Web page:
Loading resumes at two Libyan oil ports, NOC says

Loading operations at the Libyan oil terminals of Es Sider and Ras Lanuf resumed on Friday after a one-day stoppage, National Oil Corp (NOC) said, though an engineer at a third port, Hariga, said it was still closed by protesters.

The closures of oil ports this week have underscored the continued fragility of Libyan oil output, which has been about 1.3 million barrels a day this year, in the face of insecurity, budget disputes and political divisions.

NOC head Mustafa Sanallah said in a statement that blockages at oil ports had been planned by one Libyan official and that another had taken part, without naming either.

Last year, eastern-based forces in the civil war blockaded almost all exports for months, ending with negotiations that came in the context of a wider push towards peace.

Earlier this year, NOC declared force majeure on some exports after its subsidiaries said they were unable to continue operating because of a lack of funding through the budget.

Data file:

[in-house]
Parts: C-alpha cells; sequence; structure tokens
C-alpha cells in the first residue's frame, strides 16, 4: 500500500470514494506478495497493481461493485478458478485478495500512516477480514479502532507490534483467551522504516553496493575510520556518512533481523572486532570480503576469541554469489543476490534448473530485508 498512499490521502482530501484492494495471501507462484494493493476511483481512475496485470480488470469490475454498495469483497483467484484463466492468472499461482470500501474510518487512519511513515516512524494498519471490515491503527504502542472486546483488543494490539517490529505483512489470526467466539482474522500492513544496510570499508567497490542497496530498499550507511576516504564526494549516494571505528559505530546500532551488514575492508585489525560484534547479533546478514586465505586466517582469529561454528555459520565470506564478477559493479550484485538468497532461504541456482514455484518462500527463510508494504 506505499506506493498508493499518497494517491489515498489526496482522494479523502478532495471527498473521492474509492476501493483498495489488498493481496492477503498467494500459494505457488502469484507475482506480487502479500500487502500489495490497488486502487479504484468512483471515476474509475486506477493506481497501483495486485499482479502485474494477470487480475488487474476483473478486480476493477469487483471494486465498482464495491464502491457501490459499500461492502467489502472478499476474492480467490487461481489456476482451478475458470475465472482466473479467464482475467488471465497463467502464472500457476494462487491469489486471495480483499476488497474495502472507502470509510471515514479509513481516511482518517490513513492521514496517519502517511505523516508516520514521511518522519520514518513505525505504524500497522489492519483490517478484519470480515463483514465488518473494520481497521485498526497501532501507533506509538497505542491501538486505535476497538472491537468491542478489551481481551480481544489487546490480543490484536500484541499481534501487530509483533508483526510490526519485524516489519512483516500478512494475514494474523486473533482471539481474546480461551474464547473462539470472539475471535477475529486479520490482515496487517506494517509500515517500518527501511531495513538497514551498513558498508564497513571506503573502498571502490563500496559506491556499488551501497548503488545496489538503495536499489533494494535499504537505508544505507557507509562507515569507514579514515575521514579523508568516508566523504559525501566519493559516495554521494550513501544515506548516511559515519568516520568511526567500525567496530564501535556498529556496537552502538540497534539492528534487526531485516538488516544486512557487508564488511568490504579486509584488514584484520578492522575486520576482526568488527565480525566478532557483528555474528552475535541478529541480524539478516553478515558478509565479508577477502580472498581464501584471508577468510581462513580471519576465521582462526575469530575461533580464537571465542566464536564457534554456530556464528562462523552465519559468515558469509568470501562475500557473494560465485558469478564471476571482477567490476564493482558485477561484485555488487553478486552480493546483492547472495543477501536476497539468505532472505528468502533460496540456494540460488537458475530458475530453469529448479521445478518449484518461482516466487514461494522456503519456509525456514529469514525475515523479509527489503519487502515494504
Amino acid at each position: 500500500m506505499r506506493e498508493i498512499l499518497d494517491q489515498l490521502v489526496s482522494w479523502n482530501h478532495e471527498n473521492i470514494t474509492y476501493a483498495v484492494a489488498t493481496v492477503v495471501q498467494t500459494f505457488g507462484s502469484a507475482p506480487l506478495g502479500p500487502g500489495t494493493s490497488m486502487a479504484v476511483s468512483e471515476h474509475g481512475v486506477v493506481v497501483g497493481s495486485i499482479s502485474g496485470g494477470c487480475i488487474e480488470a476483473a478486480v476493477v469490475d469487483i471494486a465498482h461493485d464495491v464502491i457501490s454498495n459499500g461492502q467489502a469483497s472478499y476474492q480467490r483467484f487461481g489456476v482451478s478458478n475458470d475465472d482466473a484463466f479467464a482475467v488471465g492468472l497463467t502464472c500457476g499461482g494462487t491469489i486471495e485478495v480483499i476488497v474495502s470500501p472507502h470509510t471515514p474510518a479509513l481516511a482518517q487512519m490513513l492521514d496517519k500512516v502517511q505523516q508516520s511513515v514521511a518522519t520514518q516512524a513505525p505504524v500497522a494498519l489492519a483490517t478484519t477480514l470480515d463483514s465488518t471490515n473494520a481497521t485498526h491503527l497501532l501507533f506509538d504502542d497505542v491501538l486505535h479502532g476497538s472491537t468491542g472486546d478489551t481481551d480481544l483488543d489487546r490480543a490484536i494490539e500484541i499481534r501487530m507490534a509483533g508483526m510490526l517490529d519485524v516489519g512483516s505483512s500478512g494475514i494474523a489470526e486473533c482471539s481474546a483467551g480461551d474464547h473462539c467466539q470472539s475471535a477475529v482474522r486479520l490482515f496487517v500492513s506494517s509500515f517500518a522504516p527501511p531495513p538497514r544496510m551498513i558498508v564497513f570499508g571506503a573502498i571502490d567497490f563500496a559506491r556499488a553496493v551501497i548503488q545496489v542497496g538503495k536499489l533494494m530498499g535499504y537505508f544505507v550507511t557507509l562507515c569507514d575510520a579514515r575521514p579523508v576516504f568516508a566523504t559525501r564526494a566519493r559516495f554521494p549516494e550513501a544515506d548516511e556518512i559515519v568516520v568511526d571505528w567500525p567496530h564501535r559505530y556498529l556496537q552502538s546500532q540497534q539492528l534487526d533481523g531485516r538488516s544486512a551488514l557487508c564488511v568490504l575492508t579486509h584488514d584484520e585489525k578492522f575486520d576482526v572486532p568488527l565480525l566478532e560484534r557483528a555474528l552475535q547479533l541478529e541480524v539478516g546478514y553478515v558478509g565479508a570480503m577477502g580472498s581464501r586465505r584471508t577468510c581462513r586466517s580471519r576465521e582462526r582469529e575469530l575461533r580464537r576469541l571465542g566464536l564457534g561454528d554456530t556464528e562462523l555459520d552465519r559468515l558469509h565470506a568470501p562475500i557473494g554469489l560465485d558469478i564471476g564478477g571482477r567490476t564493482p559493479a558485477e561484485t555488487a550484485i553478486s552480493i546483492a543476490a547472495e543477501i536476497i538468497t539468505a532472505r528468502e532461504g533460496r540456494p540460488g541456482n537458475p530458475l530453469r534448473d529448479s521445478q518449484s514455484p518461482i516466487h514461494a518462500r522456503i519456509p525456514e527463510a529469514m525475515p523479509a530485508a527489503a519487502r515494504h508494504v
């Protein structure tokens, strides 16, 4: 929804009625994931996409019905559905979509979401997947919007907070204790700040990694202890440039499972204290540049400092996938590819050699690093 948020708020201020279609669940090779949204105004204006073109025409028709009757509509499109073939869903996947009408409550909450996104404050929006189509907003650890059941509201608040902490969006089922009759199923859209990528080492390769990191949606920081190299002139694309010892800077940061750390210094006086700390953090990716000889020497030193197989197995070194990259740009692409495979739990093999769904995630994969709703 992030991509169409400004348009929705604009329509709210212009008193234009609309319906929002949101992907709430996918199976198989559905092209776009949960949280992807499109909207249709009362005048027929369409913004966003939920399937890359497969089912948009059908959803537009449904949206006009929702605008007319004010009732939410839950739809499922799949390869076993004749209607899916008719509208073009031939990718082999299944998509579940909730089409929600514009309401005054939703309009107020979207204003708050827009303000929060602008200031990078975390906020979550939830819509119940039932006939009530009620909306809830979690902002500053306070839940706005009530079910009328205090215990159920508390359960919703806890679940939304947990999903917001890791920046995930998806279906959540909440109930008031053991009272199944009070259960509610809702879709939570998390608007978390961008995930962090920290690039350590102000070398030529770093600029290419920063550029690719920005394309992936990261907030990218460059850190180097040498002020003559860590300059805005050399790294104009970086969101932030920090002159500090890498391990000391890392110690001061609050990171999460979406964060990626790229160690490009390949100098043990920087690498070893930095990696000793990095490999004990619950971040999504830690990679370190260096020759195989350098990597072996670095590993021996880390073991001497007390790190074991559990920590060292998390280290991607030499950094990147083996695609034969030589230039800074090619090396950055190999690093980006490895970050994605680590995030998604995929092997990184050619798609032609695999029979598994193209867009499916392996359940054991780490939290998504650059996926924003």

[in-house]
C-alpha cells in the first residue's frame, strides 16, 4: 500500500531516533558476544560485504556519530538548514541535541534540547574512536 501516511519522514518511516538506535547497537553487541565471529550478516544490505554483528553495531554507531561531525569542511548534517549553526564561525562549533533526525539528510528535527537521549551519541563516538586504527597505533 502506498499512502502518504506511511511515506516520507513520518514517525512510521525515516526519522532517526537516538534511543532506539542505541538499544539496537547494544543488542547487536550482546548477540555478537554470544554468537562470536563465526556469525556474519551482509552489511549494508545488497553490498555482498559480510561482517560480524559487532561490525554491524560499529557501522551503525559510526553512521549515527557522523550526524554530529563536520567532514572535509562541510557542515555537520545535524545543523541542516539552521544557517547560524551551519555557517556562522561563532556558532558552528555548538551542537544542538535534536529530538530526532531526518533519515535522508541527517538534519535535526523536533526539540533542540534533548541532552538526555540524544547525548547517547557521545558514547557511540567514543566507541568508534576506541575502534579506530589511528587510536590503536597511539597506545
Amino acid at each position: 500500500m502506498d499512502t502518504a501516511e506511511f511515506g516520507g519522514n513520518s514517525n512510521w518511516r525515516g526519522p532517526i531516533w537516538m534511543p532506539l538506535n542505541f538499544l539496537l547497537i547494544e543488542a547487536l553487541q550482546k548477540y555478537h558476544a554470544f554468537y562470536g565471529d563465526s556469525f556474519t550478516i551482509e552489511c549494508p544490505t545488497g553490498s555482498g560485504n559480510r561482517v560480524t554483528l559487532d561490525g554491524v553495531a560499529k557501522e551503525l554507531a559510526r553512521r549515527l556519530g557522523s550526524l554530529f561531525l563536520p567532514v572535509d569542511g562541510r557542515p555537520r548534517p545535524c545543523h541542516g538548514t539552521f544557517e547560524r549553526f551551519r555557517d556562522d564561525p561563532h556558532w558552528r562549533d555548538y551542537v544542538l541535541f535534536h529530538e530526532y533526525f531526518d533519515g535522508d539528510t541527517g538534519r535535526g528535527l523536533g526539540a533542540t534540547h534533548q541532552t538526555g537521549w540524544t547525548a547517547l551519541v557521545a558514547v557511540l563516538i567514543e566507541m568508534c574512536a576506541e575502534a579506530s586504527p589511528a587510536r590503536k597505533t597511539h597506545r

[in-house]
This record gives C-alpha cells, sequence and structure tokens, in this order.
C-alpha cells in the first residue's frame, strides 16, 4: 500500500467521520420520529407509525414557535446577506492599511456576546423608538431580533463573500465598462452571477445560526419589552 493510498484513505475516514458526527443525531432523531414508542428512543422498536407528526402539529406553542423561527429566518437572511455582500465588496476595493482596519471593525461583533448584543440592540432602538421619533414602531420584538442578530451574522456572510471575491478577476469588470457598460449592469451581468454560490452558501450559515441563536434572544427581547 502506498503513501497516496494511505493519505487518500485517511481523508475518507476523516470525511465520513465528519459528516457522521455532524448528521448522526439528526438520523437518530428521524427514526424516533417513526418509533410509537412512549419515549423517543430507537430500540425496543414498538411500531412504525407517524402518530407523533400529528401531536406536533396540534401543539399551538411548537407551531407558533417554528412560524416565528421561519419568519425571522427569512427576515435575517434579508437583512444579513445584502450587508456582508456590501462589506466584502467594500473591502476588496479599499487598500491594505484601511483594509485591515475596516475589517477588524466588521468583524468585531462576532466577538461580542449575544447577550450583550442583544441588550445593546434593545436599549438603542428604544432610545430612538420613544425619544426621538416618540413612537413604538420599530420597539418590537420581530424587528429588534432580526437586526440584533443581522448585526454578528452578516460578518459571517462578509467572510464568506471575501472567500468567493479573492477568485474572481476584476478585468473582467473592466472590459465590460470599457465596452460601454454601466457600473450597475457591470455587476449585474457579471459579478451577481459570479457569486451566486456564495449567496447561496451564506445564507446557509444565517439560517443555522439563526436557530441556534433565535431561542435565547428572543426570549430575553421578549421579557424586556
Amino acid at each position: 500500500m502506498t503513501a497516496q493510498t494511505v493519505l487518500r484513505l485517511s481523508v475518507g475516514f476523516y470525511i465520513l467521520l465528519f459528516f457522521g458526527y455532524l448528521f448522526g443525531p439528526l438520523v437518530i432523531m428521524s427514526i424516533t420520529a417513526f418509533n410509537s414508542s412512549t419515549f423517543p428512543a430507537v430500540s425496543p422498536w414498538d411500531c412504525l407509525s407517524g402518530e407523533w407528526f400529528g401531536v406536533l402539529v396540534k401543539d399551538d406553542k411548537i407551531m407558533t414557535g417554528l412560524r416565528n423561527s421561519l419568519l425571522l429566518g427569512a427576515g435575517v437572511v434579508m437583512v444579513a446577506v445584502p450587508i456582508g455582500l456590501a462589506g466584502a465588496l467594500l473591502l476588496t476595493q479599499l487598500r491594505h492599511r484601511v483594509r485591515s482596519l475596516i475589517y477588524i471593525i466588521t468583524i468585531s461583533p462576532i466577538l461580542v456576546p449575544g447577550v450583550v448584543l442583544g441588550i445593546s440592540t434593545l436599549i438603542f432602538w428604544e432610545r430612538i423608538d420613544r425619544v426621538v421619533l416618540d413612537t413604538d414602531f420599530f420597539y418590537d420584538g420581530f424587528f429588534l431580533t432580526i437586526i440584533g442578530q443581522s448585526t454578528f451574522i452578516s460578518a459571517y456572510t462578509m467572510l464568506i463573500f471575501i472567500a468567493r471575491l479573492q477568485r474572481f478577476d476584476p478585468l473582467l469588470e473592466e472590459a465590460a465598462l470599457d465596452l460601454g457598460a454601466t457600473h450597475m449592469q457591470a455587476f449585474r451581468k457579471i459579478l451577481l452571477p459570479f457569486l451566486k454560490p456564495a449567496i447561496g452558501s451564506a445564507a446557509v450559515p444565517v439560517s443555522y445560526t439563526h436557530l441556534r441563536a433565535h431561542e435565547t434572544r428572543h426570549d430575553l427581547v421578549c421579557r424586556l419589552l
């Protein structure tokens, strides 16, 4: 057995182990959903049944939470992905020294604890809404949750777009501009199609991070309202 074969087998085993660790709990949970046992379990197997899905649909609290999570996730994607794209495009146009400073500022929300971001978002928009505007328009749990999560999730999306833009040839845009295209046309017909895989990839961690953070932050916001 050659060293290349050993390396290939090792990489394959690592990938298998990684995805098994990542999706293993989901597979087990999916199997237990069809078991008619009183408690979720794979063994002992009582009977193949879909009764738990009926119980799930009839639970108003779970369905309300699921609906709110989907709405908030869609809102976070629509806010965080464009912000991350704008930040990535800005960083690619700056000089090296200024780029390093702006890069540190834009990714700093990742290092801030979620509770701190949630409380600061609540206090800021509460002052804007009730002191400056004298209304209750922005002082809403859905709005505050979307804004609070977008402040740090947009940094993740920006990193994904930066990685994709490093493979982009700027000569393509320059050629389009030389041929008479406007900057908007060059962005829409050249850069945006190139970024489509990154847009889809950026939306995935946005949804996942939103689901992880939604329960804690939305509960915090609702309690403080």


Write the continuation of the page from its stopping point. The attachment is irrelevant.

The eastern-based parliament has repeatedly rejected the budget plans of the interim unity government, which was installed in March as part of a U.S.-backed peace push.

Meanwhile there has been friction between the unity government's oil minister, Mohamed Oun, and NOC chief Sanallah.

Oun has said he is suspending Sanallah because he left Libya without seeking permission from the ministry. Sanallah has rejected that, saying only the cabinet has the power to suspend him.

"We will never be satisfied with the politicisation of NOC, and it being used as a bargaining chip by some politicians and influential people to achieve non-national interests and agendas," Sanallah said, without specifying who he referred to.

The people who shut down exports at Es Sider and Ras Lanuf demanded jobs and the dismissal of Sanallah. Those at Hariga demanded jobs. A group at Sharara oil field has also threatened to stop output unless Sanallah is dismissed.

All those areas are held by the eastern-based forces of commander Khalifa Haftar. (Reporting by Ayman al-Warfali in Benghazi, Ahmed Elumami in Tripoli and Angus McDowall in Tunis; Editing by Jane Merriman, Elaine Hardcastle and Jonathan Oatis)

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